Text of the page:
Premium Bonds

So on Premium Bonds, have any of you got any longer term experience?

My luck is genuinely considered good I recall but I have made £50 this month to reinvest, on a bond holding of £15000.

Doesn’t this mean I’ve already made interest of roughly 0.33% for the year? Off the top of my head, I think that’s right?

One or two more wins even of the lowest prize and I’ve beaten out the interest rates of anywhere else. I’m not missing anything am I?

With Premium Bonds, you should expect to win around £100 a year if you hold £15,000 worth. Obviously, there will be years when you win more or less than that.

Yes, that’s right - even if you only win another £50 over the next 11 months you’ll have achieved around 0.66%.

Not sure what you mean by this - your luck is no better or worse than anybody else’s from this point onwards.


@Recchan let me tell you about this thing called investing… :joy:

I do invest, most of my worth is held in invested assets, be it crypto currencies, (premium) bonds or stocks.

I still keep some cash around.

I won a grand total of £0 this year. Yes, I’m not generally lucky, but then I don’t hold too much either

Not bad at all considering the current interest rates are kinda silly

Last year I realised a return of 0.97% on my Premium Bonds holding.

In contrast, in five months this tax year, my S&S ISA is currently showing a near 8% return, on a third of the value of my PBs.

My PBs? 0.35%

This is my first year of investing, rather than saving. Perhaps if I had done it earlier, I may have had better returns over my lifetime. Very risk averse though, me :man_shrugging:

Only £25 for me (first win this month!) since I started investing at the back end of last year.


:eye: only 8%? Just put it all into tech giants, I’m topping 10%.

What’s your total holding? I would have been bummed holding since last year to only win now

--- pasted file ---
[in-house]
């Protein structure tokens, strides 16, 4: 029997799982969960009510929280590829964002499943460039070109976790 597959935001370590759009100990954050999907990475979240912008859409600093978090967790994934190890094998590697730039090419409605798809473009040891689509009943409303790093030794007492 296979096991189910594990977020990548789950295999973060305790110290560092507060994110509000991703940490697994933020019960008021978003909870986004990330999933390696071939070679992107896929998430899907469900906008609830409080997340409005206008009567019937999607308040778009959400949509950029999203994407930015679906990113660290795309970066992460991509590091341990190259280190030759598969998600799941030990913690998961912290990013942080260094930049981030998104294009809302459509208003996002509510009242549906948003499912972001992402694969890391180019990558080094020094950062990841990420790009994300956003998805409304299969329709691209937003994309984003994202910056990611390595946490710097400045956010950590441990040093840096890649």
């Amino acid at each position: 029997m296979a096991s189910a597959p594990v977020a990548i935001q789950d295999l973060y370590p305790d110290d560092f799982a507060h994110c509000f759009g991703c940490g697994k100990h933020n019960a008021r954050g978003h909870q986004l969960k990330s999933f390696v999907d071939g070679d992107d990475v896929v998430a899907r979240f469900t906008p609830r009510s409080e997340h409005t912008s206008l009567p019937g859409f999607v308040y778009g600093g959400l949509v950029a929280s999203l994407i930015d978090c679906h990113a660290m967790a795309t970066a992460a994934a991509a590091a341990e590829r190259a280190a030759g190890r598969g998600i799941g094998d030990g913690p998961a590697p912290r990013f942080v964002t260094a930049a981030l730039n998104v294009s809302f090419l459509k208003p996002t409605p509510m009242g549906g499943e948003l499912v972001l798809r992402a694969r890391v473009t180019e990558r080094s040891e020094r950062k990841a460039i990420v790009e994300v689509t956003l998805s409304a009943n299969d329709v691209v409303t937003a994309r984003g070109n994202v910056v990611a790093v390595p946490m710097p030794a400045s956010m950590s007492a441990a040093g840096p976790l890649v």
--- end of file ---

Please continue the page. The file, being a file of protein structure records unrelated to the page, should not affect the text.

The spent column is my total investment.

So I had 7k in December, when I was first eligible for the draw, going up to £10k eligible in May.

I’m going to give it a while longer and see how it goes. Might withdraw and invest elsewhere if I don’t get a couple more wins.

Luckier than me! I have had sweet naff all on a similar holding

Not wishing to gloat but…

ESG funds, so no oil or vice stocks. :slight_smile:

Over what period? I think most people chuck their emergency fund into PBs, something you definitely shouldn’t invest

1 Like

You can’t compare an investment account with a minimal-risk account (such as premium bonds or cash savings).
They (should) have completely different roles in wealth management.

1 Like

Since 2019.

Risk is all relative. I’m probably the biggest risk to my savings, but after that it’s inflation so I keep the bare minimum in cash or equivalents. If I need more than that I can sell some shares in a few days, but I’m reluctant to do that unless I’m desperate.

It should also be noted that you can keep cash, or invest in bonds funds in an investment account, it’s not all lairy, seat-of-the-pants stuff.

Not really. Clearly investments carry a higher risk than savings. I’ve dabbled in investing before so it’s not all new to me, but decided that ultimately my emergency fund is safer in PBs than invested. What if there’s a market crash and you also lose your job?

If there is a market crash, similar to that of the great depression, then chances are the cash tied up in an emergency fund won’t do a great deal either. During the great depression, CPI was between 13% and 18%.

However, during the Depression, stocks dropped but eventually recovered. In 2008 they did the same…and again at the beginning of the pandemic. Don’t get me wrong, I have cash on the side for when fund shares go on sale, but I keep my outgoings low and even if they dropped 75% I’d be ok with the cash I have.

Whilst cash yields basically nothing, but inflation is still relatively high, cash is far from risk-free.

Those stocks drop in value though which is the risk. High risk investments are risky because in a downturn their value might have significantly dropped or the companies could have gone bust leaving you with nothing at all. where as while spending power may have gone down, your low risk premium bonds (in this instance) would not have disappeared.

Having your emergency funds in high risk ESG funds is a potential disaster waiting to happen, especially with no cash reserve.

1 Like